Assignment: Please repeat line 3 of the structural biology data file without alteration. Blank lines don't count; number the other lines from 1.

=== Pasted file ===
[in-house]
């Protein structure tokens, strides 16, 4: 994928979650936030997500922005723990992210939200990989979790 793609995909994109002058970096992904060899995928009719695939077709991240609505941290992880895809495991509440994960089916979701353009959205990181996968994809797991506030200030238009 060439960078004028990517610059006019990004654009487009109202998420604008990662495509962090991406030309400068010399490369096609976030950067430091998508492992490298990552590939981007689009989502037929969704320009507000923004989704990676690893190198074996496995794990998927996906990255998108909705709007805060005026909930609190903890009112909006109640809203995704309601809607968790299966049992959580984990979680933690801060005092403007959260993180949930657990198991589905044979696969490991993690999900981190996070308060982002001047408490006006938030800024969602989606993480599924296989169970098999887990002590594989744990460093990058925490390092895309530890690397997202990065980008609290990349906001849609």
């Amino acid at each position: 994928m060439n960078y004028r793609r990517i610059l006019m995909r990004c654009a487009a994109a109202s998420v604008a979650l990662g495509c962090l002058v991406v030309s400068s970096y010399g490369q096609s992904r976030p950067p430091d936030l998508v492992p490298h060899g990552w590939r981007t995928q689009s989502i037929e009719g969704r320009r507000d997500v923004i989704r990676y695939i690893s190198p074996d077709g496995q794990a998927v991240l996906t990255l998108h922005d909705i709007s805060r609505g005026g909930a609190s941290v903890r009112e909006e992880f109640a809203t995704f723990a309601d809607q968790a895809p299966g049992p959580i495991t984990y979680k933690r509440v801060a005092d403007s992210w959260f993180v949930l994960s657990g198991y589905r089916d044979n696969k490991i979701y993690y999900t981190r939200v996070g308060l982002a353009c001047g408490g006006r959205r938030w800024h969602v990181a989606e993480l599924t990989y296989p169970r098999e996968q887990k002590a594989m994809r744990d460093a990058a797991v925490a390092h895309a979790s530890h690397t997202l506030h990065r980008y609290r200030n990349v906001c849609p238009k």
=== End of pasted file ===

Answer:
């Amino acid at each position: 994928m060439n960078y004028r793609r990517i610059l006019m995909r990004c654009a487009a994109a109202s998420v604008a979650l990662g495509c962090l002058v991406v030309s400068s970096y010399g490369q096609s992904r976030p950067p430091d936030l998508v492992p490298h060899g990552w590939r981007t995928q689009s989502i037929e009719g969704r320009r507000d997500v923004i989704r990676y695939i690893s190198p074996d077709g496995q794990a998927v991240l996906t990255l998108h922005d909705i709007s805060r609505g005026g909930a609190s941290v903890r009112e909006e992880f109640a809203t995704f723990a309601d809607q968790a895809p299966g049992p959580i495991t984990y979680k933690r509440v801060a005092d403007s992210w959260f993180v949930l994960s657990g198991y589905r089916d044979n696969k490991i979701y993690y999900t981190r939200v996070g308060l982002a353009c001047g408490g006006r959205r938030w800024h969602v990181a989606e993480l599924t990989y296989p169970r098999e996968q887990k002590a594989m994809r744990d460093a990058a797991v925490a390092h895309a979790s530890h690397t997202l506030h990065r980008y609290r200030n990349v906001c849609p238009k």